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Entrapment by gardai leaves a very sour taste in the mouth

Think of it as an early Christmas present for the National Women's Council. Irish feminists have long argued that the guards should follow Sweden's example and target men buying sex rather than the prostitutes selling the service, and last week they got their wish with the charging of 27 men in Limerick District Court with offences under the 1993 Sexual Offences Act.

Twenty-one pleaded guilty and were ordered by Judge Eamon O'Brien to pay the maximum statutory fine of €470 to a local charity helping migrants. Six others are to appear in court between now and February.

It was an interesting experiment, if nothing else. Previous observers in Ireland had little to go on, when arguing this issue, other than some dusty Swedish sociological surveys and the loud interventions of women's rights campaigners with a vested interest in finding the answers that they're looking for in the Scandinavian model. Increasingly, we're getting a chance to see for ourselves what it looks like in practice. First came a trial run in Dublin over the summer, which was deemed a success after 60 men were arrested and charged. Now it's Limerick's turn. Where next is the policing equivalent of a lotto draw? Men of Galway, Cork, Waterford -- it could be you.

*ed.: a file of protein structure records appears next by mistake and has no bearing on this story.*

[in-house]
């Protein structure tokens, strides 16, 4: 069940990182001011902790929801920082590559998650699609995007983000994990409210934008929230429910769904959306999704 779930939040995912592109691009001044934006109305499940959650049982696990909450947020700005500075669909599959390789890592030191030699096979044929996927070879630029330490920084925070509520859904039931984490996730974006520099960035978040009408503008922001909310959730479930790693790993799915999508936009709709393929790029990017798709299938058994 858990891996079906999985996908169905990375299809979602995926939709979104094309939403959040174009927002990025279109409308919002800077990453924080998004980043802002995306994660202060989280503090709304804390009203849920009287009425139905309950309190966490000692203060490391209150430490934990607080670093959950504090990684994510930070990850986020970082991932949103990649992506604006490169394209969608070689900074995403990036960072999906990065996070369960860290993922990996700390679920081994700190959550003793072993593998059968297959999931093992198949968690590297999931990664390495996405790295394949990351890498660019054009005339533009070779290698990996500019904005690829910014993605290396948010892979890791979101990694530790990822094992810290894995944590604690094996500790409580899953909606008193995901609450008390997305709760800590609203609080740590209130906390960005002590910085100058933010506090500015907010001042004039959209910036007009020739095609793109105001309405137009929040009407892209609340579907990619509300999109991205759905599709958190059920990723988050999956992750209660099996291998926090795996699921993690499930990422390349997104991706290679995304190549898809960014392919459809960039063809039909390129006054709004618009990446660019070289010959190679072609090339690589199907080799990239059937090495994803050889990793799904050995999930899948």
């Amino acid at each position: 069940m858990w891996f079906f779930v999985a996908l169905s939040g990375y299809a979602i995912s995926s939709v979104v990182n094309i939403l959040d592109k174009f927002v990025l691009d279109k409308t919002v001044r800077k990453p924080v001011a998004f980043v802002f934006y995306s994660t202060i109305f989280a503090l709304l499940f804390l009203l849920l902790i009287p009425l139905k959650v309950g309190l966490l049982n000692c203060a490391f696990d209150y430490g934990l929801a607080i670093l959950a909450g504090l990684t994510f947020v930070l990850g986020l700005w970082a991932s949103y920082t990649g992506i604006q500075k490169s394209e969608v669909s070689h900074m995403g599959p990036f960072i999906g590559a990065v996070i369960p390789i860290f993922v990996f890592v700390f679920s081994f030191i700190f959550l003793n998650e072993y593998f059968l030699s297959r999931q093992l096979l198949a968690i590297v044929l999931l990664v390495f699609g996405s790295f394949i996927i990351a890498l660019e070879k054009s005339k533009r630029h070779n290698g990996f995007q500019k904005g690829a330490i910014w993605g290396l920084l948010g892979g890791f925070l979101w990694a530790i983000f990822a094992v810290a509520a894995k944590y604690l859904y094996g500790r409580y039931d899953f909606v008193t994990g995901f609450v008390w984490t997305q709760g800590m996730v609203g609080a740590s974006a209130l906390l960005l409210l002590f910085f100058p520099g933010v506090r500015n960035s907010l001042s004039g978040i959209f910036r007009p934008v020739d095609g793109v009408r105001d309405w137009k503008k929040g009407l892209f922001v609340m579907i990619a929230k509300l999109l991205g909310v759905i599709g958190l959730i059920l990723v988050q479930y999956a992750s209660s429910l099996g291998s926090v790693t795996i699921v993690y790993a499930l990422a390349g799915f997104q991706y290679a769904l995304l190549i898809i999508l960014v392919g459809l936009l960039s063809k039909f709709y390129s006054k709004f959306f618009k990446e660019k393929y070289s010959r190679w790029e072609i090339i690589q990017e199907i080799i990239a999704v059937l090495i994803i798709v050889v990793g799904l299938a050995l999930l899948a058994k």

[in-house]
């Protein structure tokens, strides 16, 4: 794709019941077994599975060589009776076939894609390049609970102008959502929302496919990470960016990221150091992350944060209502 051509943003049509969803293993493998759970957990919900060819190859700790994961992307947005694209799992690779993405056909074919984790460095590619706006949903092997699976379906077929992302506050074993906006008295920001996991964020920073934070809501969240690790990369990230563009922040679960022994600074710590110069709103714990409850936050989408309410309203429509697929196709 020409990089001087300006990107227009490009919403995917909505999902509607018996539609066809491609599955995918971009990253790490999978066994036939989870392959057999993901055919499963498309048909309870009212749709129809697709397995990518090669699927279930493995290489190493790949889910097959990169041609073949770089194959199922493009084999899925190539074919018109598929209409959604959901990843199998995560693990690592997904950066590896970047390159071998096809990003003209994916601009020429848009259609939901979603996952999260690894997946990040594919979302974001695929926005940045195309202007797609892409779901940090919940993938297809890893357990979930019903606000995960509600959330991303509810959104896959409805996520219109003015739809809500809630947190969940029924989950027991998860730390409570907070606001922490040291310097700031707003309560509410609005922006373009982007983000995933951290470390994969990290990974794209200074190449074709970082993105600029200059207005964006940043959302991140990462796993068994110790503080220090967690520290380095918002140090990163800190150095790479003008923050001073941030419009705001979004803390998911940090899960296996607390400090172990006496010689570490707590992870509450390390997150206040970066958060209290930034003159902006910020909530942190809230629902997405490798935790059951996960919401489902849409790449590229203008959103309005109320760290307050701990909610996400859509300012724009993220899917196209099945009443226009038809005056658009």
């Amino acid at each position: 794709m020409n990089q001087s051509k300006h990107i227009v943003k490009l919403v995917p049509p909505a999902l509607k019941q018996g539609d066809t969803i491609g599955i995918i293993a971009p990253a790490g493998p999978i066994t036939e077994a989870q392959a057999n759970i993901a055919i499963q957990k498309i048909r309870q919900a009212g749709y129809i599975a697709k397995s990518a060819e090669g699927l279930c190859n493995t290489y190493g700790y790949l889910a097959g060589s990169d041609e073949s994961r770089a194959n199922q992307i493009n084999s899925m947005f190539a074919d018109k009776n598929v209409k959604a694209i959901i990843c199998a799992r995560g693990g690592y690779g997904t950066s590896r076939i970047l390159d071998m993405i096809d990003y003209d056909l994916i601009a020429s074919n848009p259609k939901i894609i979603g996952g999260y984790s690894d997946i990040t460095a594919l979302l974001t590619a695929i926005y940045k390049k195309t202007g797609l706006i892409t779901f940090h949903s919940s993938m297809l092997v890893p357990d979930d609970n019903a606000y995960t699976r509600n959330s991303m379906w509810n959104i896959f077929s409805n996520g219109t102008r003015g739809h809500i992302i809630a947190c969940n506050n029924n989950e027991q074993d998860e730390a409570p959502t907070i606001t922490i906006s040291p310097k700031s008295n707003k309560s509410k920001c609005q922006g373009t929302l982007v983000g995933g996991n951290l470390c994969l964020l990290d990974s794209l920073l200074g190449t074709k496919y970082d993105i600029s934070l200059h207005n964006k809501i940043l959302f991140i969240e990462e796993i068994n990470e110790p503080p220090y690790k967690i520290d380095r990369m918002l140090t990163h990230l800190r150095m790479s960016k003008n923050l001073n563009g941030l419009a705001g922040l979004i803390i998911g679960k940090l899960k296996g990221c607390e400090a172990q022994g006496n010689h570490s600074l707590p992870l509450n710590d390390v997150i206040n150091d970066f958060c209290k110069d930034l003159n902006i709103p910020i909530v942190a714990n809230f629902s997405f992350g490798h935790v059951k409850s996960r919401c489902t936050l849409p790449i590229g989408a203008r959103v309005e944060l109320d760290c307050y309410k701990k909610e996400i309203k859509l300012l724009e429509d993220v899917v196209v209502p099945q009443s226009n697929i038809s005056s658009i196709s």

Unfortunately for advocates of the Swedish model, in practice this whole approach begins to look distinctly unpleasant. In fact, there was something very sad about this story, not least the manner in which the men were arrested after approaching undercover female garda officers posing as prostitutes.

Entrapment always leaves a nasty taste. Basically, the police are inviting crime and then arresting those who are lured into committing it. That's like the fire brigade setting fires and then expecting praise for putting out the blaze, and it raises a serious issue of whether there would have been a crime to clear up if the police hadn't made it happen. Certainly the average taxpaper wouldn't imagine, when hearing of the costs of training each new garda, that the essential policing skills being taught to Templemore graduates in the 21st century include how to put on fishnet stockings and high heels and stand around on street corners, asking passers-by: "Hey, big boy, do you want to have a good time?" It makes shooting fish in a barrel look difficult by comparison.

No one likes to see residential areas turned into red light districts, but why not fight it with regular old-fashioned foot patrols by uniformed gardai which would not only deter prostitutes and their clients, but also burglars and car thieves? It's harder than dressing up, but no one said policing was a contest to see how many minor offenders can be nabbed before bedtime. Paying for sex is not even illegal in Ireland. The men in this case were only targeted because they sought a legal service in the wrong location.